I have argued with him that this is not entirely true.
This is the myth of the old generation: man as bread winner; man who justifies his existence by going out into the world each day and bringing back the bacon, the bread, the money, the means by which the family unit can continue.
But my husband was not the only one to earn money. I helped, but somehow my work and earnings count less in his mind than his own.
Beyond his work, he took on hobbies, multiple hobbles and tried to perfect them. Here lies the rub. He tries to perfect things to the point where nothing is ever good enough. Nothing reaches his standards of acceptability and so he chides himself for his lack of standards.
He expects too much of himself. I fear he expects too much of me, too, but at times I morph into being as his mother, who also expected great things from him. He is in the grip of his mother’s criticism these days and no sooner do I ask him to do something than he hears me issuing commands.
Many years ago my husband taught me the importance of honesty in my requests. Don’t ask ‘Would you like to do such and such.’ Don’t ask ‘Are you doing anything tonight?’ as a precursor to asking more. Don’t ask a person indirectly in that not so subtle manipulative way that women of my mother’s generation used in order to get their way. Be direct.
I agree with him, the direct request is one to which a person can respond with a clear yes or no. An indirect request, a manipulation is harder to tackle.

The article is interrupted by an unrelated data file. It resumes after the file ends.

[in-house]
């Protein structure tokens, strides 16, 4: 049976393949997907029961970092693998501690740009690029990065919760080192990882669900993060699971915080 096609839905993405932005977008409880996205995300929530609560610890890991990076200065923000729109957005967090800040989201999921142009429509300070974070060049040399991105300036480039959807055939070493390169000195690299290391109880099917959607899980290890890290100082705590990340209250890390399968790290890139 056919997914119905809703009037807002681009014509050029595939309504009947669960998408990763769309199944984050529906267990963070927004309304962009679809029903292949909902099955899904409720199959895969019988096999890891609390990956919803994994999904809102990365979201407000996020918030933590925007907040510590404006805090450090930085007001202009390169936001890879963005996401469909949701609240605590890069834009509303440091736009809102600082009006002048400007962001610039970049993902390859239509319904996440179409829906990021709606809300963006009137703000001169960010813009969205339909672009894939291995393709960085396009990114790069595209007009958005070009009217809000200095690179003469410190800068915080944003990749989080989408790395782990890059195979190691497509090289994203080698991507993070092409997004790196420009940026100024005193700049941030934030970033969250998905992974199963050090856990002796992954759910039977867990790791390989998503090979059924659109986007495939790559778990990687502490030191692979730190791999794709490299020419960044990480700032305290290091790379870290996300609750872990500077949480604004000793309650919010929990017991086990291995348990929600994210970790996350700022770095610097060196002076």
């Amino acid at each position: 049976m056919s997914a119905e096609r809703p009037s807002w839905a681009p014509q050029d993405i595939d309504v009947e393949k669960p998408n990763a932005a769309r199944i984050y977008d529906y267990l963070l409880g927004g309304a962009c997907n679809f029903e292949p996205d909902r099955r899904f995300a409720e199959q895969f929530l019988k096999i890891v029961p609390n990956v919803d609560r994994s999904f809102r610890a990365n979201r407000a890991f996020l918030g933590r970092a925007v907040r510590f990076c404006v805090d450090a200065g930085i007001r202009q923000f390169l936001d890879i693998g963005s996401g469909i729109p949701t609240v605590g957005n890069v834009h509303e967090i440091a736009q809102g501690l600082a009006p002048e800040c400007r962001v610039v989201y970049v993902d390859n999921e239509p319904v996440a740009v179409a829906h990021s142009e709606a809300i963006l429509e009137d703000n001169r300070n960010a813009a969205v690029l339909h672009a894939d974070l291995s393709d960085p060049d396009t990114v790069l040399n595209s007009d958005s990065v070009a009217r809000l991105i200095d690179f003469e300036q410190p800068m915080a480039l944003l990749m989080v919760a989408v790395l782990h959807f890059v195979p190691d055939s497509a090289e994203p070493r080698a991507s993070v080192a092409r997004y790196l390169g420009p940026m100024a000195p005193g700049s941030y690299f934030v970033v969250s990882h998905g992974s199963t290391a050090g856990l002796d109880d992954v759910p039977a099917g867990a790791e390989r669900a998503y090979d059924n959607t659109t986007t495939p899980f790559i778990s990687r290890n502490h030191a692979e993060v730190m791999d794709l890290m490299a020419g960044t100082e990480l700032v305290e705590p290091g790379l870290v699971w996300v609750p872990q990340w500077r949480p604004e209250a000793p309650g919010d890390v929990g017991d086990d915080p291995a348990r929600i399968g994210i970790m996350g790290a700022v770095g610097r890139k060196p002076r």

I have learned to ask directly but even now my direct requests come as commands to my husband’s ears so I become wary of asking even as I all but ordered him out of bed this morning.
‘You’ll feel better,’ I say, once you’re out and about. If you lie in bed you just torture yourself.’
In my mind’s eyes I see his father, a man who spent the last several years of his life in bed, sly drinking and listening to the races until the Korsakoff’s (brain damage from too much alcohol) hit and he lost his memory and wound up in a protected facility with minimal control of his gambling card and a life of inertia.
My husband seeks oblivion he tells me, an escape from the endless tyranny of his mind.
I do not remember a time when he was happy for any extended period of time. He had his moments of fleeting joy but nothing sustained. Contentment is not a word that comes to mind, just this endless cruel striving and a man who continues to say things like: I still haven’t figured out what I want to do when I grow up.
For a talented man, a man who can do almost anything he turns his mind to, in the preparing of food, of cooking, of word turning, jewellery making, photography, house building, interpreting history and the law in its many manifestations, writing, reading, and when he was young running long distances, all these gifts and more and yet he cannot find happiness at his finger tips, only this endless restless search that is more often than not punctuated by cruel persecutors who tell him he is no good.